Putting in place an IT platform for healthcare management

T. R. Hsu, D. J. Tsai, L. C. Chang, Y. C. Chen, J. Y. Chen

    Research output: Contribution to journalArticlepeer-review


    Purpose: Living Labs are a well established participatory approach to designing products and services that have been proven effective for promoting elderly's use of ICT devices in rural areas. They can also be used for developing ICT device designs tailored to the needs of specific populations1-3. Our project uses the concept of Living Labs to create a systemic and participatory approach to providing health care and strengthening community in tribal areas. Method: We have recruited volunteers to experience the ICT project and provide feedback for ongoing product design in users' homes4. Moreover, we established a Living Labs facility by working with community leaders to mobilize neighborhood networks and bring prototype products to residents' lives, gaining partnerships in the process. These products measure blood sugar, blood pressure, and vital signs in order to test, monitor elders' needs. To further facilitate their health promotion activities, equipment such as chest pull, butterfly, barbell, band grip, treadmill, stepper, and upright stationary bike are provided in the community activity center. A training-trainers approach has been adopted for the leaders and senior volunteers of the Tribal Development Association. Beginning with tele-care technology to support health promotion and 'aging in place', neighborhood residents have been willing to take part in program/product design or feedback. Accordingly, we implemented a mutual assistance health promotion database in the community. Results & Discussion: The research team and the tribal association developed a user platform that linked social activities with health promotion5. An e-learning platform linked social networking, detailed oral history data archives, and health promotion/rehabilitation activities. The tribe now is not only regularly participating in the health promotion activities twice a week, but also actively incorporates such activities into their major cultural events. Mutual supportive health monitoring and promotion activities become inseparable parts in community events. In their well-established regular oral history taking project, those health promotion activities become part of their life narratives as well as new identities. Community-based systemic and sustainable health data collection was organized through health-related activities coordinated by the research team and the association leaders. These experiences are detailed in their oral history collections and serve as an important foundation to facilitate the development of the Living Lab. We thus pursued a solution for the innovation platform. Separation between the cultural domain and the health domain seems inevitable, although the tribal association revealed interpersonal links between the two types of activities.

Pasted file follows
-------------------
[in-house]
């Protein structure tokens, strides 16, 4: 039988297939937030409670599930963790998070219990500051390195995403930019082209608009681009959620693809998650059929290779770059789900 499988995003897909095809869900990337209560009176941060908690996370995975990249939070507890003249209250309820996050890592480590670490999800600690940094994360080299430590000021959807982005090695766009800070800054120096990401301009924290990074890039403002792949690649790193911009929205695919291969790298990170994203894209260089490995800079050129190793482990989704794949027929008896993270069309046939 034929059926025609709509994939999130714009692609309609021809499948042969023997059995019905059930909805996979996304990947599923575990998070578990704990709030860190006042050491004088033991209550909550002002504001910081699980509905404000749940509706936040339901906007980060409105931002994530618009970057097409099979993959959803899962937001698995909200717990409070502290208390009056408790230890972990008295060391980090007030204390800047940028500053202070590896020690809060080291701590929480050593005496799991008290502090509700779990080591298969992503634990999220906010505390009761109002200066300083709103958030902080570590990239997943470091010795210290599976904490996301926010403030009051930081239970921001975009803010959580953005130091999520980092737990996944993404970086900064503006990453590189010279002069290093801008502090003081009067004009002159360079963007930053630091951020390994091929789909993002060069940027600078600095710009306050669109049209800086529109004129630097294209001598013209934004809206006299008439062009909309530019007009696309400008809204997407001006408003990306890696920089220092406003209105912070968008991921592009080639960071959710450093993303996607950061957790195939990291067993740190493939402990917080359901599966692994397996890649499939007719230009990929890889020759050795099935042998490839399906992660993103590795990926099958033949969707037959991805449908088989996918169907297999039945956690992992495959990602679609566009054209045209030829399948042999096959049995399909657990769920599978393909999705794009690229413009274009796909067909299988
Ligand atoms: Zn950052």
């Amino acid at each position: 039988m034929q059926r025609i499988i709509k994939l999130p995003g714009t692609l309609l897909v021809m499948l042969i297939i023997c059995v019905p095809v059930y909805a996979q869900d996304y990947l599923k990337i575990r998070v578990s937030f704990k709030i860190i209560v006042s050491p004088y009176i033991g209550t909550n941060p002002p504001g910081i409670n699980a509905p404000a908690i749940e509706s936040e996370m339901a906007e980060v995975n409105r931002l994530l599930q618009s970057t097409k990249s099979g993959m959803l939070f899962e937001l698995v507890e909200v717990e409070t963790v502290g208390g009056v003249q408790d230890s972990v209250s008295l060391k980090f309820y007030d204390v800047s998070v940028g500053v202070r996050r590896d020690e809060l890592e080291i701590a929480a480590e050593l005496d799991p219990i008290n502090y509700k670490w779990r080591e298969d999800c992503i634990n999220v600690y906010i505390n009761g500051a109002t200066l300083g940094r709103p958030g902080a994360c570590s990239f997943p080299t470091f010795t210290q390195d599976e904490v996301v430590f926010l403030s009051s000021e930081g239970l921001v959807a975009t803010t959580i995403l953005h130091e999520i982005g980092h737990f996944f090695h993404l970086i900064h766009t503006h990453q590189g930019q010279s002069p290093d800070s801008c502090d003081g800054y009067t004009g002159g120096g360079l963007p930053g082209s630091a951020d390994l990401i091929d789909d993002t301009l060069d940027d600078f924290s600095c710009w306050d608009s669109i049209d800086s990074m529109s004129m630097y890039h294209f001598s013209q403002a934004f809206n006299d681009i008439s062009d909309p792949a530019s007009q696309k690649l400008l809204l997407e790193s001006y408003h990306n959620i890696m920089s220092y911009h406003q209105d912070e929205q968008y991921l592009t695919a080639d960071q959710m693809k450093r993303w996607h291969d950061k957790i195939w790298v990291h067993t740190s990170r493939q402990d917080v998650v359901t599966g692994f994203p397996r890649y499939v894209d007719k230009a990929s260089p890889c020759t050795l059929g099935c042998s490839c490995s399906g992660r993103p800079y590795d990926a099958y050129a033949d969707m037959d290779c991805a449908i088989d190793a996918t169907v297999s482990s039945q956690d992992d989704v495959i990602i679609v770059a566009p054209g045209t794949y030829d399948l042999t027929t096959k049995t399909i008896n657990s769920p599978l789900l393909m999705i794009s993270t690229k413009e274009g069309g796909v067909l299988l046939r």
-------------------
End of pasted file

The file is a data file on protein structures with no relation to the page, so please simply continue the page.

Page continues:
Original languageEnglish
    Pages (from-to)150-151
    Number of pages2
    Issue number2
    Publication statusPublished - 2014


    • Communication & governance
    • Database
    • Rural area
    • Tele-care
    • Total solution

    ASJC Scopus subject areas

    • Biomedical Engineering
    • Gerontology
    • Geriatrics and Gerontology


    Dive into the research topics of 'Putting in place an IT platform for healthcare management'. Together they form a unique fingerprint.

    Cite this